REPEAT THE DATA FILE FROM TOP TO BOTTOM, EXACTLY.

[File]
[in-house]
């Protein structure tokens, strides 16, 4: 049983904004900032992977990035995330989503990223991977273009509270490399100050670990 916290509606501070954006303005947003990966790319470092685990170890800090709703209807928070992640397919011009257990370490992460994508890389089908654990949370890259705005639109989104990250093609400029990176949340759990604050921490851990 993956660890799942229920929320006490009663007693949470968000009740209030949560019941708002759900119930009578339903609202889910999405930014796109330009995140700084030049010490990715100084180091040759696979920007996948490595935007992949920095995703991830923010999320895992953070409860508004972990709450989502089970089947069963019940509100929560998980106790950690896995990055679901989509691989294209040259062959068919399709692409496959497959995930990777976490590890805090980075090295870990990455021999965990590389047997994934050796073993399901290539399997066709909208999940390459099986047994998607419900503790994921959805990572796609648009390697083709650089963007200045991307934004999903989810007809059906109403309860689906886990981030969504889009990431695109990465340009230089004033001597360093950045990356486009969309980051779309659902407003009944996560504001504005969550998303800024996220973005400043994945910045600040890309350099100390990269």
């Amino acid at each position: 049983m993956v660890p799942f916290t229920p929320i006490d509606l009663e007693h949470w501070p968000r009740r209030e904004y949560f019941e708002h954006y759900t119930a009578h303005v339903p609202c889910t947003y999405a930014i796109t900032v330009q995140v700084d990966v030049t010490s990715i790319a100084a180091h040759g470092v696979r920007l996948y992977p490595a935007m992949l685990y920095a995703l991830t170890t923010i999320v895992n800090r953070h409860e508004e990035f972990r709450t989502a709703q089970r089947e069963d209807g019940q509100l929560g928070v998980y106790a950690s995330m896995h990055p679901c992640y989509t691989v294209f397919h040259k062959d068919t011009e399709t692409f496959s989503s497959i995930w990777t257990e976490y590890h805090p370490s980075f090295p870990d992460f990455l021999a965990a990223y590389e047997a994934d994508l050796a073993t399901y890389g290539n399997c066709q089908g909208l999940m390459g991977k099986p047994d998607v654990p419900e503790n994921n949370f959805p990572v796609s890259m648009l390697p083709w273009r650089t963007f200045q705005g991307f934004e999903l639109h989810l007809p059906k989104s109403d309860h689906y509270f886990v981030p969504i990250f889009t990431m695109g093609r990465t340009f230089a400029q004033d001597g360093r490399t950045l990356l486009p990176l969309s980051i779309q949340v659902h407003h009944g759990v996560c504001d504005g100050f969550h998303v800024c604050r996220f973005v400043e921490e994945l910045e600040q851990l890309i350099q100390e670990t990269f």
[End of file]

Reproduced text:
[in-house]
């Protein structure tokens, strides 16, 4: 049983904004900032992977990035995330989503990223991977273009509270490399100050670990 916290509606501070954006303005947003990966790319470092685990170890800090709703209807928070992640397919011009257990370490992460994508890389089908654990949370890259705005639109989104990250093609400029990176949340759990604050921490851990 993956660890799942229920929320006490009663007693949470968000009740209030949560019941708002759900119930009578339903609202889910999405930014796109330009995140700084030049010490990715100084180091040759696979920007996948490595935007992949920095995703991830923010999320895992953070409860508004972990709450989502089970089947069963019940509100929560998980106790950690896995990055679901989509691989294209040259062959068919399709692409496959497959995930990777976490590890805090980075090295870990990455021999965990590389047997994934050796073993399901290539399997066709909208999940390459099986047994998607419900503790994921959805990572796609648009390697083709650089963007200045991307934004999903989810007809059906109403309860689906886990981030969504889009990431695109990465340009230089004033001597360093950045990356486009969309980051779309659902407003009944996560504001504005969550998303800024996220973005400043994945910045600040890309350099100390990269």
């Amino acid at each position: 049983m993956v660890p799942f916290t229920p929320i006490d509606l009663e007693h949470w501070p968000r009740r209030e904004y949560f019941e708002h954006y759900t119930a009578h303005v339903p609202c889910t947003y999405a930014i796109t900032v330009q995140v700084d990966v030049t010490s990715i790319a100084a180091h040759g470092v696979r920007l996948y992977p490595a935007m992949l685990y920095a995703l991830t170890t923010i999320v895992n800090r953070h409860e508004e990035f972990r709450t989502a709703q089970r089947e069963d209807g019940q509100l929560g928070v998980y106790a950690s995330m896995h990055p679901c992640y989509t691989v294209f397919h040259k062959d068919t011009e399709t692409f496959s989503s497959i995930w990777t257990e976490y590890h805090p370490s980075f090295p870990d992460f990455l021999a965990a990223y590389e047997a994934d994508l050796a073993t399901y890389g290539n399997c066709q089908g909208l999940m390459g991977k099986p047994d998607v654990p419900e503790n994921n949370f959805p990572v796609s890259m648009l390697p083709w273009r650089t963007f200045q705005g991307f934004e999903l639109h989810l007809p059906k989104s109403d309860h689906y509270f886990v981030p969504i990250f889009t990431m695109g093609r990465t340009f230089a400029q004033d001597g360093r490399t950045l990356l486009p990176l969309s980051i779309q949340v659902h407003h009944g759990v996560c504001d504005g100050f969550h998303v800024c604050r996220f973005v400043e921490e994945l910045e600040q851990l890309i350099q100390e670990t990269f």